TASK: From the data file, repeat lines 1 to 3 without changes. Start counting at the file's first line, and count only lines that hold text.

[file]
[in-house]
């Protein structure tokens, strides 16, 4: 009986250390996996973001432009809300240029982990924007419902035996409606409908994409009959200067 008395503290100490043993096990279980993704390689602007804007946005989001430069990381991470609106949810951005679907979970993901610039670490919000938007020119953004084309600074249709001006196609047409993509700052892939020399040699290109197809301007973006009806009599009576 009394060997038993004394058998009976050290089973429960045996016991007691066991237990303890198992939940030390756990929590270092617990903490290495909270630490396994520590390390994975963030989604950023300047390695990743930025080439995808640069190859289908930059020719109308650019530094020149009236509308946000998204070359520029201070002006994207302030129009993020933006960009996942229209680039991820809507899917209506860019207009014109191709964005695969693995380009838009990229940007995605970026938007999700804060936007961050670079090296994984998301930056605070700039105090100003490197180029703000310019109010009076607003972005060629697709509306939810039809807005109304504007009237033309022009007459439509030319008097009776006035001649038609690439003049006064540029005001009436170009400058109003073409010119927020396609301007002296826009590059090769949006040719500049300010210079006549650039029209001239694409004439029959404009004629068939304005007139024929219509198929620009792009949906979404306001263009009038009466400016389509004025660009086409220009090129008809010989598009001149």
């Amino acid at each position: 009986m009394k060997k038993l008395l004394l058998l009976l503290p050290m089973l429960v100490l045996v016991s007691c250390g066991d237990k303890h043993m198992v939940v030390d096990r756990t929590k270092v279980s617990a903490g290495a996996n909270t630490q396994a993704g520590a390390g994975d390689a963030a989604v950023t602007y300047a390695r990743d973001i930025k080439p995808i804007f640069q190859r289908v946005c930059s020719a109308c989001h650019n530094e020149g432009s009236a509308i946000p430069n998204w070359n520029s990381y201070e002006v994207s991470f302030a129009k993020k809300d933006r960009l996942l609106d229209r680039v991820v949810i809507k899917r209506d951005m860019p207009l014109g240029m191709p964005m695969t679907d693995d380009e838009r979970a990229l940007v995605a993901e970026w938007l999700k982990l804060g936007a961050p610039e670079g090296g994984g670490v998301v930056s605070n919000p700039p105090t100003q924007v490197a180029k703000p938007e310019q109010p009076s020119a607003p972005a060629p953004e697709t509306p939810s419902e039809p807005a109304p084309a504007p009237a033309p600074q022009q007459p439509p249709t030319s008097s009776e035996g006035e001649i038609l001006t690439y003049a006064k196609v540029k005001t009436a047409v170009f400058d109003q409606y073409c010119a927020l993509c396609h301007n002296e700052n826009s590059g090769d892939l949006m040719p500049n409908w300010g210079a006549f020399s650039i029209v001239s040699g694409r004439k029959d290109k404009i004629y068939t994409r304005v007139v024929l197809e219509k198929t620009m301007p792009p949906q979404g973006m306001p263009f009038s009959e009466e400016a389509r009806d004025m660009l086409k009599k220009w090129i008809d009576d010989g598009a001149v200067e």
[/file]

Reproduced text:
[in-house]
């Protein structure tokens, strides 16, 4: 009986250390996996973001432009809300240029982990924007419902035996409606409908994409009959200067 008395503290100490043993096990279980993704390689602007804007946005989001430069990381991470609106949810951005679907979970993901610039670490919000938007020119953004084309600074249709001006196609047409993509700052892939020399040699290109197809301007973006009806009599009576 009394060997038993004394058998009976050290089973429960045996016991007691066991237990303890198992939940030390756990929590270092617990903490290495909270630490396994520590390390994975963030989604950023300047390695990743930025080439995808640069190859289908930059020719109308650019530094020149009236509308946000998204070359520029201070002006994207302030129009993020933006960009996942229209680039991820809507899917209506860019207009014109191709964005695969693995380009838009990229940007995605970026938007999700804060936007961050670079090296994984998301930056605070700039105090100003490197180029703000310019109010009076607003972005060629697709509306939810039809807005109304504007009237033309022009007459439509030319008097009776006035001649038609690439003049006064540029005001009436170009400058109003073409010119927020396609301007002296826009590059090769949006040719500049300010210079006549650039029209001239694409004439029959404009004629068939304005007139024929219509198929620009792009949906979404306001263009009038009466400016389509004025660009086409220009090129008809010989598009001149």
């Amino acid at each position: 009986m009394k060997k038993l008395l004394l058998l009976l503290p050290m089973l429960v100490l045996v016991s007691c250390g066991d237990k303890h043993m198992v939940v030390d096990r756990t929590k270092v279980s617990a903490g290495a996996n909270t630490q396994a993704g520590a390390g994975d390689a963030a989604v950023t602007y300047a390695r990743d973001i930025k080439p995808i804007f640069q190859r289908v946005c930059s020719a109308c989001h650019n530094e020149g432009s009236a509308i946000p430069n998204w070359n520029s990381y201070e002006v994207s991470f302030a129009k993020k809300d933006r960009l996942l609106d229209r680039v991820v949810i809507k899917r209506d951005m860019p207009l014109g240029m191709p964005m695969t679907d693995d380009e838009r979970a990229l940007v995605a993901e970026w938007l999700k982990l804060g936007a961050p610039e670079g090296g994984g670490v998301v930056s605070n919000p700039p105090t100003q924007v490197a180029k703000p938007e310019q109010p009076s020119a607003p972005a060629p953004e697709t509306p939810s419902e039809p807005a109304p084309a504007p009237a033309p600074q022009q007459p439509p249709t030319s008097s009776e035996g006035e001649i038609l001006t690439y003049a006064k196609v540029k005001t009436a047409v170009f400058d109003q409606y073409c010119a927020l993509c396609h301007n002296e700052n826009s590059g090769d892939l949006m040719p500049n409908w300010g210079a006549f020399s650039i029209v001239s040699g694409r004439k029959d290109k404009i004629y068939t994409r304005v007139v024929l197809e219509k198929t620009m301007p792009p949906q979404g973006m306001p263009f009038s009959e009466e400016a389509r009806d004025m660009l086409k009599k220009w090129i008809d009576d010989g598009a001149v200067e």